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Reigning SENIOR PLAYERS champ Steve Stricker aims for return from illness in April

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Reigning SENIOR PLAYERS champ Steve Stricker aims for return from illness in April


    Written by Bob McClellan @ChampionsTour

    Round 4 highlights at Bridgestone SENIOR PLAYERS


    Doctors never have been able to pinpoint what illness befell Steve Stricker and forced him off the golf course from October until just this week.

    The Wisconsin native, who lost nearly 30 pounds across two hospital stays and had inflammation develop around his heart, said he was cleared to begin playing in the past few days. He walked nine holes on Sunday in the Bradenton-Sarasota area where he and his family have been staying and made it through his first 18 on Monday, albeit with the use of a cart.

    Because of his weakened state, Stricker, 55, withdrew from this week’s THE PLAYERS Championship. He had earned an invitation by winning the Bridgestone SENIOR PLAYERS Championship in June 2021. In fact, Stricker blitzed the field at Firestone Country Club in Akron, Ohio, finishing six strokes clear of runner-up Jerry Kelly.

    “When I started to feel a little better in January, this was the goal … to try to get back to play THE PLAYERS Championship,” Stricker said. “It’s very frustrating not to be able to play. We love going as a family. We just enjoy the area. It’s our flagship event on the PGA TOUR. We have had some really great times there.

    “I thought I was done there till I won the Bridgestone SENIOR PLAYERS, and if they want to give me the spot next year, I’ll take it. Winning it again this summer will be my goal to try to get back in.”

    For now, it’s baby steps for Stricker. He admitted to having some aches and pains after his 18 on Monday, but he was mostly positive.

    “I feel great. My body isn’t very well yet as far as strength and just trying to … you know, I lost 25 to 30 pounds,” Stricker said. “I’ve put 15 back on since then. That’s good. Now I can start to work out a little bit, got the all clear.

    “It’s coming down to a strength deal. And you put so much torque on your body. That’s the hard part. I’m not strong enough to swing it very fast, and then when I do, my muscles aren’t there to kind of support that speed at times. I’ve got some aches and pains. I’m trying to get that all better and get stronger so I can start to swing it a little bit faster.”

    Stricker is listed on his PGA TOUR profile as 6 feet and 190 pounds. One can imagine at 160 that would be gaunt and borderline scary.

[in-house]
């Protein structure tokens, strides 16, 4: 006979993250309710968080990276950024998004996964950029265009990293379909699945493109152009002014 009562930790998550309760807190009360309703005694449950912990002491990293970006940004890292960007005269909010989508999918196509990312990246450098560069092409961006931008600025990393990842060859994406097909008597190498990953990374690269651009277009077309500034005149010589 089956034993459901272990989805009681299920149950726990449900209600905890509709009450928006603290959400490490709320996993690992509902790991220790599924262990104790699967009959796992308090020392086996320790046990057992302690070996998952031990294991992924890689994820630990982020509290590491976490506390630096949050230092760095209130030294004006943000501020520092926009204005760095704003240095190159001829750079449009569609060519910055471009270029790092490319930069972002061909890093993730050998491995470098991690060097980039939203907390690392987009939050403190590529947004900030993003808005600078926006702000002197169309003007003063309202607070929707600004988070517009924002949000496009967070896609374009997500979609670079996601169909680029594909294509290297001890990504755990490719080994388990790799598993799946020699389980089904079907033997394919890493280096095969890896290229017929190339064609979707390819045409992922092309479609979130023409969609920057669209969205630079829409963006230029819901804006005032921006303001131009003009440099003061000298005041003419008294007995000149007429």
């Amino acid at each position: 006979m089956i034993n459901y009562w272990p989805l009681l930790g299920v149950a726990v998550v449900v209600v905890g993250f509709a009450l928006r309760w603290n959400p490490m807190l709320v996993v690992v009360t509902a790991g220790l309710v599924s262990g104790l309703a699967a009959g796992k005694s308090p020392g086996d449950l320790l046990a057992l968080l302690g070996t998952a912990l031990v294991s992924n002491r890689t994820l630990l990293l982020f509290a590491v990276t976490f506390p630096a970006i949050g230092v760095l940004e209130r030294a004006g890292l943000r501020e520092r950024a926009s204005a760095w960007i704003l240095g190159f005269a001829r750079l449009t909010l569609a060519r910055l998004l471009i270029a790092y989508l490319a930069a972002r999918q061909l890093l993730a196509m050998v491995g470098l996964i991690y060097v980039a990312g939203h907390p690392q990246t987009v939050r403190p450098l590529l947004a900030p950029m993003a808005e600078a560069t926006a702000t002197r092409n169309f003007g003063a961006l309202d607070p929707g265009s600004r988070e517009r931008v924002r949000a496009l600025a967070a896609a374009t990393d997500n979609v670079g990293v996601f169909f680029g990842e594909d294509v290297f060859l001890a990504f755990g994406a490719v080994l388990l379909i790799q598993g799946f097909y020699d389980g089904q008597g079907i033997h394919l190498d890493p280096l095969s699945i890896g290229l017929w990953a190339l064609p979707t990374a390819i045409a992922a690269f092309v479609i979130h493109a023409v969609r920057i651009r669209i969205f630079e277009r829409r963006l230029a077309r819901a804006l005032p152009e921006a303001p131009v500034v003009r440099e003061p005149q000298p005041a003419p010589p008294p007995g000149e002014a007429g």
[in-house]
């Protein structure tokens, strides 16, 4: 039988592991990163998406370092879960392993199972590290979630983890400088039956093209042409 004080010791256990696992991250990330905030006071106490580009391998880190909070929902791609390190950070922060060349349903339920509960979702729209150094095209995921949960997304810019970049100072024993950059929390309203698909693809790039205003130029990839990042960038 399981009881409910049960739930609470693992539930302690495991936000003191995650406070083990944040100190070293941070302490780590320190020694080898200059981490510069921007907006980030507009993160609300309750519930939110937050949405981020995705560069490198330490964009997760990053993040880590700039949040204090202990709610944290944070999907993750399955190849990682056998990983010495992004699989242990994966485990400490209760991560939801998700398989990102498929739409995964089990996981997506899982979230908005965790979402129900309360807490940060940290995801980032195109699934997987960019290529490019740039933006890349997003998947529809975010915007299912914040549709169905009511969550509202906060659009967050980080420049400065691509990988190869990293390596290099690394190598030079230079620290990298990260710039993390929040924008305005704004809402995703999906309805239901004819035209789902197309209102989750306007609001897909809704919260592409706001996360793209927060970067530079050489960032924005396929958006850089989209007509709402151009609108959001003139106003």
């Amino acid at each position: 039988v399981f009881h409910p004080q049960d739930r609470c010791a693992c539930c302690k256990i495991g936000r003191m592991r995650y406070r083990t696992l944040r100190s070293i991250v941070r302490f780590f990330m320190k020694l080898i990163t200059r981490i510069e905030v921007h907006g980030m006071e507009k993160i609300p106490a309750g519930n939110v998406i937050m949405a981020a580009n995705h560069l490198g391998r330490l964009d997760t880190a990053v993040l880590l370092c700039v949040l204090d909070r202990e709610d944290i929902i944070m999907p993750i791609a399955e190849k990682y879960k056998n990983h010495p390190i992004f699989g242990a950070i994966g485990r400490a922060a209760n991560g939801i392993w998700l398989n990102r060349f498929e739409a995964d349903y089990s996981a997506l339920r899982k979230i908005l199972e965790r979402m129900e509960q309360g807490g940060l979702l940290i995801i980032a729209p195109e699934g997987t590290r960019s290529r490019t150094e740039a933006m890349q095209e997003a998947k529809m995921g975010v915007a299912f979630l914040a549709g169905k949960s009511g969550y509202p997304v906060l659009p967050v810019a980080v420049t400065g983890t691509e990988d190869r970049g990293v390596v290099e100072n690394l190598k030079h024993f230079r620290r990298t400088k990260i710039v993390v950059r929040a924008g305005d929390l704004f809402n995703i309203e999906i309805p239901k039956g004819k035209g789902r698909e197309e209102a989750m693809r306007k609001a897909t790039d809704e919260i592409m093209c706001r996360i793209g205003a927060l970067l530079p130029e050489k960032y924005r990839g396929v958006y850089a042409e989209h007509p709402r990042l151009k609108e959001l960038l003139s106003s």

Stricker said that at his worst he couldn’t eat because he couldn’t manage enough saliva to chew food and swallow it. When he finally did feel well enough to eat, he said doctors told him to consume anything he felt like eating.

    Really, it’s the dream of most every man in his 50s, one's doctor going green light on calorie consumption.

    Stricker laughed.

    “It was fun for a while putting on weight,” said the victorious captain of the 2021 U.S. Ryder Cup team. “I was eating doughnuts and ice cream and anything I wanted. Then I was like, 'I better stop doing that.' At first they were like, 'Eat whatever you can.' But you start putting on weight and you get into some bad habits really quick.

    “My daughter was going to Dunkin’ Donuts and getting me the little mini donuts. Yeah, donut holes (Dunkin’ calls them Munchkins). I was switching it up. It was a time I didn’t have any saliva. I had to eat something small just to get it down. Those donut holes worked.”

    Stricker, ever the competitor, is eager to resume his playing career on PGA TOUR Champions. He said he hasn’t circled any particular event for his return, just that he’ll be out there as soon as he feels strong enough to play well.

    “I still have some pain in my body that I’m trying to deal with,” Stricker said. “I think it will go away once I get a little stronger. I don’t have to swing as fast as I did before necessarily, but I’d like to be able to swing without pain and walk 18 holes. I don’t really want to hop in a cart, even though I could. I just would rather walk and I’ll work toward that.

    “The one good thing is that every couple of weeks I see progression. Even though I’d love to be out there now, in two weeks’ time I’ll be in a better spot.”

    Stricker didn’t rule out returning at the Rapiscan Systems Classic in Biloxi, Mississippi, which is next up on the schedule, April 1-3. But he also is smart enough to see that there’s a three-week break after that before a two-stop (two-step?) Texas swing that begins with the new ClubCorp Classic in Dallas, April 22-24.

    That would allow him to play two or three events before the year’s first major, the Regions Tradition in Birmingham, Alabama, May 12-15.

    “That’s kind of my goal, to make sure I’m healthy and good enough to play the Regions Tradition and hopefully get in an event or two before that,” Stricker said.

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